: to skip about in play : frisk, frolic
Did You Know?
In Middle French, the noun "gambade" referred to the frisky spring of a jumping horse. In the early 1500s, the English word "gambol" romped into print as both a verb and a noun. (The noun means "a skipping or leaping about in play.") The English word is not restricted to horses, but rather can be used of any frolicsome creature. It is a word that suggests levity and spontaneity, and it tends to be used especially of the lively activity of children or animals engaged in active play.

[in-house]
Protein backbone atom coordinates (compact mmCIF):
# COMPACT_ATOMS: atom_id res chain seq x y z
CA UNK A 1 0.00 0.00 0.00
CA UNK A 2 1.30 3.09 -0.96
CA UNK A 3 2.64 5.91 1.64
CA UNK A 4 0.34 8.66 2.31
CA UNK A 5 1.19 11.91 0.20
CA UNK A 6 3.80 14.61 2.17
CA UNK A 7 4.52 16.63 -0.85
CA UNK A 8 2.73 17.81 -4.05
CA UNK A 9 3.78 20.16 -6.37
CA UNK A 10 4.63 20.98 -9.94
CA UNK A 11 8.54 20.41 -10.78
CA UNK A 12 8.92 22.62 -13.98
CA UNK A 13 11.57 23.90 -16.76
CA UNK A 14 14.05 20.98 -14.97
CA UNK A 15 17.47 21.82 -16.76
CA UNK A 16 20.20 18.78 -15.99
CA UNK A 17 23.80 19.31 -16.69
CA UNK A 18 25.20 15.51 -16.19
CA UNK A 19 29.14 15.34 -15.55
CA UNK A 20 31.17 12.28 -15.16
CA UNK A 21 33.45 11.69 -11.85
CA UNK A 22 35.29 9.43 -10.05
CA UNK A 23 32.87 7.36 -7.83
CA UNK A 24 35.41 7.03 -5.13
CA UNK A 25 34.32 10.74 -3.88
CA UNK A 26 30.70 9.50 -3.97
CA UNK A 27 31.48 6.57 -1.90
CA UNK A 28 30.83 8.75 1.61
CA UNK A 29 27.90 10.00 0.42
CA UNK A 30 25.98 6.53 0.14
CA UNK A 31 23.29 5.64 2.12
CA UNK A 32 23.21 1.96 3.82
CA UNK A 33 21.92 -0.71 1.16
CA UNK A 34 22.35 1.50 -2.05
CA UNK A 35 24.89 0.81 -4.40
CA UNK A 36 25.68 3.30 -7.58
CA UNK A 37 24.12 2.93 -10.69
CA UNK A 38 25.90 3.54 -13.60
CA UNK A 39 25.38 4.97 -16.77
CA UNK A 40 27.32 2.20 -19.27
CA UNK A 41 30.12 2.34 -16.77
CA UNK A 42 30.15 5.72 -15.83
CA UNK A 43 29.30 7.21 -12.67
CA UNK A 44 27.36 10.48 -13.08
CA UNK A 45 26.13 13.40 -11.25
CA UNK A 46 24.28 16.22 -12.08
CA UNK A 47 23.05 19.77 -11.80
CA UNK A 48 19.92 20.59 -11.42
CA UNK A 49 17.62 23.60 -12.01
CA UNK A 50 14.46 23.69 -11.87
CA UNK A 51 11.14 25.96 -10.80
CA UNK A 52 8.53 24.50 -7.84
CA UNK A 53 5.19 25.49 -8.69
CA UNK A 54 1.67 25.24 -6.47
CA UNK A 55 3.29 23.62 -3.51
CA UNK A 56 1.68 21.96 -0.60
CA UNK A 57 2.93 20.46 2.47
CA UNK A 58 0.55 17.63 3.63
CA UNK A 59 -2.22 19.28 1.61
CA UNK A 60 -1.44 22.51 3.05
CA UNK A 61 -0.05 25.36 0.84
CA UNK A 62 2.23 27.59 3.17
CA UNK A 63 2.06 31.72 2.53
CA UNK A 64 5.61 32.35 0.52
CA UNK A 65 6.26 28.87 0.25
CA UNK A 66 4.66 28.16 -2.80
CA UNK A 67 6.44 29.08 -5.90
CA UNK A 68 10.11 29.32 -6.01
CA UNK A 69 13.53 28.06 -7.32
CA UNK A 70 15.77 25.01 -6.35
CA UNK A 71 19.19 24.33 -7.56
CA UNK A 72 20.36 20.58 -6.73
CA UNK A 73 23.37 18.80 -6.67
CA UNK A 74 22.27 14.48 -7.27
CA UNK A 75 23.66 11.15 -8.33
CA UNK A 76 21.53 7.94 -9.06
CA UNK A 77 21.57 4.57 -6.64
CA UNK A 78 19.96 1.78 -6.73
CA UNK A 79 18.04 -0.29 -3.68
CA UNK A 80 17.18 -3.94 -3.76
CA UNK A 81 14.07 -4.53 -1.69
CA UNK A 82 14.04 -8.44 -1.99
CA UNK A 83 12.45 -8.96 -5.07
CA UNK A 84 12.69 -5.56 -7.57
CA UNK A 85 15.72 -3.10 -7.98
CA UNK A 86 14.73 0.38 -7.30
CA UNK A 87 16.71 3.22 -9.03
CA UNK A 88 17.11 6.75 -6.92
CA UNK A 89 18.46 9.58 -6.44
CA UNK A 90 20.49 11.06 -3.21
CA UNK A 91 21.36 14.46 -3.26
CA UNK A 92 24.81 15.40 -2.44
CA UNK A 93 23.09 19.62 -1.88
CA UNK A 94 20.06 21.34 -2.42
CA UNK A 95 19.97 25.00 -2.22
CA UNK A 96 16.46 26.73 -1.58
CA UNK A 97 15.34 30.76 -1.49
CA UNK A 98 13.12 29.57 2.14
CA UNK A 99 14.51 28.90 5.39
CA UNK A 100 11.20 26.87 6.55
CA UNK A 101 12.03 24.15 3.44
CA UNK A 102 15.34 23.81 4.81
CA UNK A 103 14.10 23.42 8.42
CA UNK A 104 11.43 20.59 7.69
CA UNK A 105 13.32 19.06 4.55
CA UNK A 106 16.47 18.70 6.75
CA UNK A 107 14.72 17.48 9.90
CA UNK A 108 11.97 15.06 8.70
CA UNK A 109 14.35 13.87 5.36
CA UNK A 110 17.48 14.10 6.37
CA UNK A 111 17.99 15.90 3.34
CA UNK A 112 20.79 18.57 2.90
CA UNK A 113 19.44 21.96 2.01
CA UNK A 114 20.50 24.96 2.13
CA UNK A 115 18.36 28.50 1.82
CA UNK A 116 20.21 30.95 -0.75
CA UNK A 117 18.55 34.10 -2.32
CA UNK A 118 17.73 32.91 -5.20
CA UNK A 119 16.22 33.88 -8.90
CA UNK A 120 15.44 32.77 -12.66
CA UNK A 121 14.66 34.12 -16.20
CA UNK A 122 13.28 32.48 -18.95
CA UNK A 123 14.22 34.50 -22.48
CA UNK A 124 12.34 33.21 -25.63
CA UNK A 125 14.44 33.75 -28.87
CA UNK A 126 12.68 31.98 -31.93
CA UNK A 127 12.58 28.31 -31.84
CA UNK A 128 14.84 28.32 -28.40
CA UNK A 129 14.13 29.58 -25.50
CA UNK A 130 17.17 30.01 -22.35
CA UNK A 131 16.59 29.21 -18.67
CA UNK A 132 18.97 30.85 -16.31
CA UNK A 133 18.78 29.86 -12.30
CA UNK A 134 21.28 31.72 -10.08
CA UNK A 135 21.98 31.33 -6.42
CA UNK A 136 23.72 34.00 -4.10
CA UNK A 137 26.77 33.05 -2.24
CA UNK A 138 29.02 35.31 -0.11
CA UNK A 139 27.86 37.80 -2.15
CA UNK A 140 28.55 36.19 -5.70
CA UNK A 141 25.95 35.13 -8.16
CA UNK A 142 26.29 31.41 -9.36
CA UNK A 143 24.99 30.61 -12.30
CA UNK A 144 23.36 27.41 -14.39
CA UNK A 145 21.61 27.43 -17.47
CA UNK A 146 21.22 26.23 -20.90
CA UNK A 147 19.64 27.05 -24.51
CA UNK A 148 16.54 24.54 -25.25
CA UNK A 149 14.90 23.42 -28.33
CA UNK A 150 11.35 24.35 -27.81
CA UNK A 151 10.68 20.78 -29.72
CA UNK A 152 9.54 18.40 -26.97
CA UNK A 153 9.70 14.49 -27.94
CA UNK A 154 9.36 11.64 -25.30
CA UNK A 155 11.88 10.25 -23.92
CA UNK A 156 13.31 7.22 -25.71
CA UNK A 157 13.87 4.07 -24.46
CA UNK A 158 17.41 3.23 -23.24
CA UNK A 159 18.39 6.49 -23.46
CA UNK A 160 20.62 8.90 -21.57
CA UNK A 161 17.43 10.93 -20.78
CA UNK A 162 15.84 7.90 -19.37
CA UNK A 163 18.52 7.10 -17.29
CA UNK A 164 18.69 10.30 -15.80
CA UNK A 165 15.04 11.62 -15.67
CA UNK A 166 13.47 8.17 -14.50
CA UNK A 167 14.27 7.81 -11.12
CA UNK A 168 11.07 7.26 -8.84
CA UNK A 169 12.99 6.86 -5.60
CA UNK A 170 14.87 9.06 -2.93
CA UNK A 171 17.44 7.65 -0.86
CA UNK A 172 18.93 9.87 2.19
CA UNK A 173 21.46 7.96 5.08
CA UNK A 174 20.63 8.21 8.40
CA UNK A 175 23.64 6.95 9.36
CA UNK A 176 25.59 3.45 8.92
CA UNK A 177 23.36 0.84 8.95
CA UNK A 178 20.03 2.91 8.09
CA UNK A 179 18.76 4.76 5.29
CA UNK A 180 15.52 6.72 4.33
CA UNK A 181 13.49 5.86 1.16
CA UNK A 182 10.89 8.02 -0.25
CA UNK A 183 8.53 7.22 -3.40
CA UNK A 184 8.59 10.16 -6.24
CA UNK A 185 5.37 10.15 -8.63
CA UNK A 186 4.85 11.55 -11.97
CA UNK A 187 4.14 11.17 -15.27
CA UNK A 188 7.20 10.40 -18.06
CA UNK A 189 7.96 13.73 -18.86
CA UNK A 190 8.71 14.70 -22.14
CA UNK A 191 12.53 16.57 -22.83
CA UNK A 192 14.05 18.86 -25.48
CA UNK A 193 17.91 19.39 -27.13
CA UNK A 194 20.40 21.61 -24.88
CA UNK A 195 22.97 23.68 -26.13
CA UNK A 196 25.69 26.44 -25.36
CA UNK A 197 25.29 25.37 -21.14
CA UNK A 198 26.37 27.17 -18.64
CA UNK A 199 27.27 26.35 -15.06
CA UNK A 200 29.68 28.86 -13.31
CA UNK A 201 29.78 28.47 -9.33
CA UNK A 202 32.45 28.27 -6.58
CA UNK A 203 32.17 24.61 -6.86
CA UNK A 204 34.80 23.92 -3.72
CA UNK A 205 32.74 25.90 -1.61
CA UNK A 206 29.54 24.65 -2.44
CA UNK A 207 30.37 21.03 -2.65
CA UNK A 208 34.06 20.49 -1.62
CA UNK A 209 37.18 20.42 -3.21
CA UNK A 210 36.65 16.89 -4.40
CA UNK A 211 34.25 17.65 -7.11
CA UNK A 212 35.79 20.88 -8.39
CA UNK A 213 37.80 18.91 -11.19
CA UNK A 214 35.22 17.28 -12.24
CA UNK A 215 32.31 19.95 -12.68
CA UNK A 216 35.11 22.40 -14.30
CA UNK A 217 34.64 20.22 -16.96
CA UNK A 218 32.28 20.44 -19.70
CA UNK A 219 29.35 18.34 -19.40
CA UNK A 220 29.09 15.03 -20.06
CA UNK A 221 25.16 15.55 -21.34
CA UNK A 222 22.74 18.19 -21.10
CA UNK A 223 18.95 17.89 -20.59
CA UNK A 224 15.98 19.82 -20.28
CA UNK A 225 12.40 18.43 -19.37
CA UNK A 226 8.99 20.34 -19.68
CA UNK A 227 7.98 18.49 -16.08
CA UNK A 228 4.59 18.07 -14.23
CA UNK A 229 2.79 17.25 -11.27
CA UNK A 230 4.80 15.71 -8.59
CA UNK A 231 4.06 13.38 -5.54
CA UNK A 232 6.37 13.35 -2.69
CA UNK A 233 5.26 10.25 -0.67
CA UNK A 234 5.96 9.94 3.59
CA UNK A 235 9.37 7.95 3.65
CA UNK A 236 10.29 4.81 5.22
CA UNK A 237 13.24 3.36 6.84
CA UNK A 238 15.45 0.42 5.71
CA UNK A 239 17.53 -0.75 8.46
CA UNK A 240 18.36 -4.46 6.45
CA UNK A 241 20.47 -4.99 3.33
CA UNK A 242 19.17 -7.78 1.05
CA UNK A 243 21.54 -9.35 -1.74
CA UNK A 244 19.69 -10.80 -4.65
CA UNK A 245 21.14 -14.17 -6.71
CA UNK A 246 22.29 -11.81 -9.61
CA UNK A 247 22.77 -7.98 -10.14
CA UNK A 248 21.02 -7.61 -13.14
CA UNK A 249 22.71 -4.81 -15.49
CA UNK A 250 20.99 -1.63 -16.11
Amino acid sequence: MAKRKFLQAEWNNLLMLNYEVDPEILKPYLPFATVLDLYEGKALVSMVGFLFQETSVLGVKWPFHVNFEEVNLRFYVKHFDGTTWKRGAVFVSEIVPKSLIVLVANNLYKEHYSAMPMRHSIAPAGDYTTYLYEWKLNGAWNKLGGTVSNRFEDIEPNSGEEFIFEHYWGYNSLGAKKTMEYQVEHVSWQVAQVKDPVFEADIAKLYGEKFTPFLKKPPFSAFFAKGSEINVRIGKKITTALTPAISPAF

The children scamper and gambol about the playground with seemingly endless energy.
"Strong binoculars … allow patrons to spy on the sea otters, pelicans, cormorants and other creatures that gambol among the bay kelp." -- From an article by Peter Magnani in the San Jose Mercury News, October 10, 2011
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What word completes this sentence from a recent Word of the Day piece: "The ___________ reason for the meeting was to review the budget, but the whole thing was really just a ruse to get him to the surprise party"? The answer is ...
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